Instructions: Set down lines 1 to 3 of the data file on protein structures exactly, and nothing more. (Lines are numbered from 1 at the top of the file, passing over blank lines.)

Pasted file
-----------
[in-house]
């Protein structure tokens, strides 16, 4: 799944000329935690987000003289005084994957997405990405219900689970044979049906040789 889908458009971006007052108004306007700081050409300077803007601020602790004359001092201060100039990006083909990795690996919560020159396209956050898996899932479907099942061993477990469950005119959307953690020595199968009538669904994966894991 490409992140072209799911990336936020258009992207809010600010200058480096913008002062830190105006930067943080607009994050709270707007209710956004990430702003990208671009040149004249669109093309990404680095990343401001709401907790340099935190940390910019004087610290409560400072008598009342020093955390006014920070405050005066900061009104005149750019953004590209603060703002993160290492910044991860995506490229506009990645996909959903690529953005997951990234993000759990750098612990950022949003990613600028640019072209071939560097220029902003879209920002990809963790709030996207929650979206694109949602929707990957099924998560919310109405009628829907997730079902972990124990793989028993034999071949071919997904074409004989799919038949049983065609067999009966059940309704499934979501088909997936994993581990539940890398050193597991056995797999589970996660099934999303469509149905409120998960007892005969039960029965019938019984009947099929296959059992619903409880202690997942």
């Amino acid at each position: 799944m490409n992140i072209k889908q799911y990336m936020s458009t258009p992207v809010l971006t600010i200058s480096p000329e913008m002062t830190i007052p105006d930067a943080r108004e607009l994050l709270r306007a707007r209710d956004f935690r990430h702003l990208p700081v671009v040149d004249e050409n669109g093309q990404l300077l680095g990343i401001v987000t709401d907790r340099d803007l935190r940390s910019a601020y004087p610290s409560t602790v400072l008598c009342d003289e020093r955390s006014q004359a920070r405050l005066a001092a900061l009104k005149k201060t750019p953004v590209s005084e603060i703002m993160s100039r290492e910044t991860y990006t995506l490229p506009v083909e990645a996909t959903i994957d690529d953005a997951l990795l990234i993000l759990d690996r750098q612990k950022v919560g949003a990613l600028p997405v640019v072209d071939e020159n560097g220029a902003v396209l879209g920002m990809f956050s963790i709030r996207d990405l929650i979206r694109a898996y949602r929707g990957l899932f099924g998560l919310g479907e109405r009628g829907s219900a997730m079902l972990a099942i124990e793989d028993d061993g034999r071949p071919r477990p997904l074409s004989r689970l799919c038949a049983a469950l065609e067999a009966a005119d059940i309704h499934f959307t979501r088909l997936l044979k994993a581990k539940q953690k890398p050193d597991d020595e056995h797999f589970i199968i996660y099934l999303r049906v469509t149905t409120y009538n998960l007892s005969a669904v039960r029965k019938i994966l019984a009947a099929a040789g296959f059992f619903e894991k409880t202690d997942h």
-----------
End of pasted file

[in-house]
């Protein structure tokens, strides 16, 4: 799944000329935690987000003289005084994957997405990405219900689970044979049906040789 889908458009971006007052108004306007700081050409300077803007601020602790004359001092201060100039990006083909990795690996919560020159396209956050898996899932479907099942061993477990469950005119959307953690020595199968009538669904994966894991 490409992140072209799911990336936020258009992207809010600010200058480096913008002062830190105006930067943080607009994050709270707007209710956004990430702003990208671009040149004249669109093309990404680095990343401001709401907790340099935190940390910019004087610290409560400072008598009342020093955390006014920070405050005066900061009104005149750019953004590209603060703002993160290492910044991860995506490229506009990645996909959903690529953005997951990234993000759990750098612990950022949003990613600028640019072209071939560097220029902003879209920002990809963790709030996207929650979206694109949602929707990957099924998560919310109405009628829907997730079902972990124990793989028993034999071949071919997904074409004989799919038949049983065609067999009966059940309704499934979501088909997936994993581990539940890398050193597991056995797999589970996660099934999303469509149905409120998960007892005969039960029965019938019984009947099929296959059992619903409880202690997942």
């Amino acid at each position: 799944m490409n992140i072209k889908q799911y990336m936020s458009t258009p992207v809010l971006t600010i200058s480096p000329e913008m002062t830190i007052p105006d930067a943080r108004e607009l994050l709270r306007a707007r209710d956004f935690r990430h702003l990208p700081v671009v040149d004249e050409n669109g093309q990404l300077l680095g990343i401001v987000t709401d907790r340099d803007l935190r940390s910019a601020y004087p610290s409560t602790v400072l008598c009342d003289e020093r955390s006014q004359a920070r405050l005066a001092a900061l009104k005149k201060t750019p953004v590209s005084e603060i703002m993160s100039r290492e910044t991860y990006t995506l490229p506009v083909e990645a996909t959903i994957d690529d953005a997951l990795l990234i993000l759990d690996r750098q612990k950022v919560g949003a990613l600028p997405v640019v072209d071939e020159n560097g220029a902003v396209l879209g920002m990809f956050s963790i709030r996207d990405l929650i979206r694109a898996y949602r929707g990957l899932f099924g998560l919310g479907e109405r009628g829907s219900a997730m079902l972990a099942i124990e793989d028993d061993g034999r071949p071919r477990p997904l074409s004989r689970l799919c038949a049983a469950l065609e067999a009966a005119d059940i309704h499934f959307t979501r088909l997936l044979k994993a581990k539940q953690k890398p050193d597991d020595e056995h797999f589970i199968i996660y099934l999303r049906v469509t149905t409120y009538n998960l007892s005969a669904v039960r029965k019938i994966l019984a009947a099929a040789g296959f059992f619903e894991k409880t202690d997942h």